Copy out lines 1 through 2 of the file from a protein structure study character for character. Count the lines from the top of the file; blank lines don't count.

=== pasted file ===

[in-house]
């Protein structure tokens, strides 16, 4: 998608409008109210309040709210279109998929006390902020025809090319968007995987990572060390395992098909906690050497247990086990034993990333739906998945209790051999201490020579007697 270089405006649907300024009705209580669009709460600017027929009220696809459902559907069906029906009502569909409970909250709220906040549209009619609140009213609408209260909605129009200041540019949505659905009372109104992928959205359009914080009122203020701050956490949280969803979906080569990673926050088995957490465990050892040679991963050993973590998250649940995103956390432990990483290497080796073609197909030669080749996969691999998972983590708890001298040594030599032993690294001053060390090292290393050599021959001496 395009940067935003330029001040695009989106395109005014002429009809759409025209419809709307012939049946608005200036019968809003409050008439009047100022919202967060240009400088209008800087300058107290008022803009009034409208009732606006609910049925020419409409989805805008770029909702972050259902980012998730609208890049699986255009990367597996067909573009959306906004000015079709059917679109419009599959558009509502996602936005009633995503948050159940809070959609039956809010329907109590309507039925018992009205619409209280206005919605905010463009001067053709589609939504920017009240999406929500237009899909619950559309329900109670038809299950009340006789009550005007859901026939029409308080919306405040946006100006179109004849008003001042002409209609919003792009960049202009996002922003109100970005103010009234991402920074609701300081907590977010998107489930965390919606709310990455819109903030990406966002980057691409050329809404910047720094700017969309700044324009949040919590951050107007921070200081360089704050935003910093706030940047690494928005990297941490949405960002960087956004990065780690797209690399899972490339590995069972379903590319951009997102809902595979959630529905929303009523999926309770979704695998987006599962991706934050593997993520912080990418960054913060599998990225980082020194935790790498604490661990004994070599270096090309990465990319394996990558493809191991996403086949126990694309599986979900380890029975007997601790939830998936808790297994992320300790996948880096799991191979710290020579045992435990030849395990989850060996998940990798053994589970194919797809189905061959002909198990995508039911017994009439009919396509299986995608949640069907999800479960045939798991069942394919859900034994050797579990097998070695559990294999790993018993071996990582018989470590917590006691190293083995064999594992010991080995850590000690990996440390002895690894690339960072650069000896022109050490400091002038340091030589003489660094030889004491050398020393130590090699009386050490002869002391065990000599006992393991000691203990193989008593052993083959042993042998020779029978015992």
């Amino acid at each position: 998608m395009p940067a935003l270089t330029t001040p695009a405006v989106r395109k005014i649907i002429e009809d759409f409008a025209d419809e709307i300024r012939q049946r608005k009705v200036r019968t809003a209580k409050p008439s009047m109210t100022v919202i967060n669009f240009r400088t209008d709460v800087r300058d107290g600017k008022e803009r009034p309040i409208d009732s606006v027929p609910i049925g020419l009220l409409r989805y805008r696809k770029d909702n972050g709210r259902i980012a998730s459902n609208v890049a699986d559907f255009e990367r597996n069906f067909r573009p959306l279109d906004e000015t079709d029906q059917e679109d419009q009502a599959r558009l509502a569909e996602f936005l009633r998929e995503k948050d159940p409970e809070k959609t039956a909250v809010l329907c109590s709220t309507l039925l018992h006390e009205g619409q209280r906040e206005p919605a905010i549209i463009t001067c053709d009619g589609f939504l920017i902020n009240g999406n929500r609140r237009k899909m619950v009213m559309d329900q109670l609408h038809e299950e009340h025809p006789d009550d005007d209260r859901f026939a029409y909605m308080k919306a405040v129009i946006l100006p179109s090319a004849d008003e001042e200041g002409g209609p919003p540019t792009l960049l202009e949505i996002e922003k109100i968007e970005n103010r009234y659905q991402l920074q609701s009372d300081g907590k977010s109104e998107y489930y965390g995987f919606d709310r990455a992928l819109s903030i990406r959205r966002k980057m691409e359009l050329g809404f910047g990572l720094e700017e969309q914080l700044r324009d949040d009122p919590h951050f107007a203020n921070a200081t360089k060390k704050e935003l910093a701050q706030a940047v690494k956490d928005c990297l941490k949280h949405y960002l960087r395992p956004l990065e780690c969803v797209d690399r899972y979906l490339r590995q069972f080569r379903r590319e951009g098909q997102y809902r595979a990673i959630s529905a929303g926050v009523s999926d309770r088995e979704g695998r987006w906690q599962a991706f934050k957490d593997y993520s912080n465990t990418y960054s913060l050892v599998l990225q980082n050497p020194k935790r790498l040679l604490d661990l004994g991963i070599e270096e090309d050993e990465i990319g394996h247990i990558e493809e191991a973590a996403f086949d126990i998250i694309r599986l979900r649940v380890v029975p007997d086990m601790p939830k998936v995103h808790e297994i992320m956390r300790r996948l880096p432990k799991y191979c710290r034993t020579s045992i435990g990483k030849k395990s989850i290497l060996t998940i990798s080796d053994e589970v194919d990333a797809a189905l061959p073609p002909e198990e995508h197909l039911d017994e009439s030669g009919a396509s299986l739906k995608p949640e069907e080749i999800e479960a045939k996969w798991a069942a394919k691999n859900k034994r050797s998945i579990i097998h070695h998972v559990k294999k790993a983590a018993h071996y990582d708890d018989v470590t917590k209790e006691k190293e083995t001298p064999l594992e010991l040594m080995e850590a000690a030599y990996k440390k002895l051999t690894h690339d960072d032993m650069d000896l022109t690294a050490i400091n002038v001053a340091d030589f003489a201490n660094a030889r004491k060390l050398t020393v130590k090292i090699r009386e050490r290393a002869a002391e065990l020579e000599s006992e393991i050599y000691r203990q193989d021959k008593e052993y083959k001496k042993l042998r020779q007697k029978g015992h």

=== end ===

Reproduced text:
[in-house]
């Protein structure tokens, strides 16, 4: 998608409008109210309040709210279109998929006390902020025809090319968007995987990572060390395992098909906690050497247990086990034993990333739906998945209790051999201490020579007697 270089405006649907300024009705209580669009709460600017027929009220696809459902559907069906029906009502569909409970909250709220906040549209009619609140009213609408209260909605129009200041540019949505659905009372109104992928959205359009914080009122203020701050956490949280969803979906080569990673926050088995957490465990050892040679991963050993973590998250649940995103956390432990990483290497080796073609197909030669080749996969691999998972983590708890001298040594030599032993690294001053060390090292290393050599021959001496 395009940067935003330029001040695009989106395109005014002429009809759409025209419809709307012939049946608005200036019968809003409050008439009047100022919202967060240009400088209008800087300058107290008022803009009034409208009732606006609910049925020419409409989805805008770029909702972050259902980012998730609208890049699986255009990367597996067909573009959306906004000015079709059917679109419009599959558009509502996602936005009633995503948050159940809070959609039956809010329907109590309507039925018992009205619409209280206005919605905010463009001067053709589609939504920017009240999406929500237009899909619950559309329900109670038809299950009340006789009550005007859901026939029409308080919306405040946006100006179109004849008003001042002409209609919003792009960049202009996002922003109100970005103010009234991402920074609701300081907590977010998107489930965390919606709310990455819109903030990406966002980057691409050329809404910047720094700017969309700044324009949040919590951050107007921070200081360089704050935003910093706030940047690494928005990297941490949405960002960087956004990065780690797209690399899972490339590995069972379903590319951009997102809902595979959630529905929303009523999926309770979704695998987006599962991706934050593997993520912080990418960054913060599998990225980082020194935790790498604490661990004994070599270096090309990465990319394996990558493809191991996403086949126990694309599986979900380890029975007997601790939830998936808790297994992320300790996948880096799991191979710290020579045992435990030849395990989850060996998940990798053994589970194919797809189905061959002909198990995508039911017994009439009919396509299986995608949640069907999800479960045939798991069942394919859900034994050797579990097998070695559990294999790993018993071996990582018989470590917590006691190293083995064999594992010991080995850590000690990996440390002895690894690339960072650069000896022109050490400091002038340091030589003489660094030889004491050398020393130590090699009386050490002869002391065990000599006992393991000691203990193989008593052993083959042993042998020779029978015992």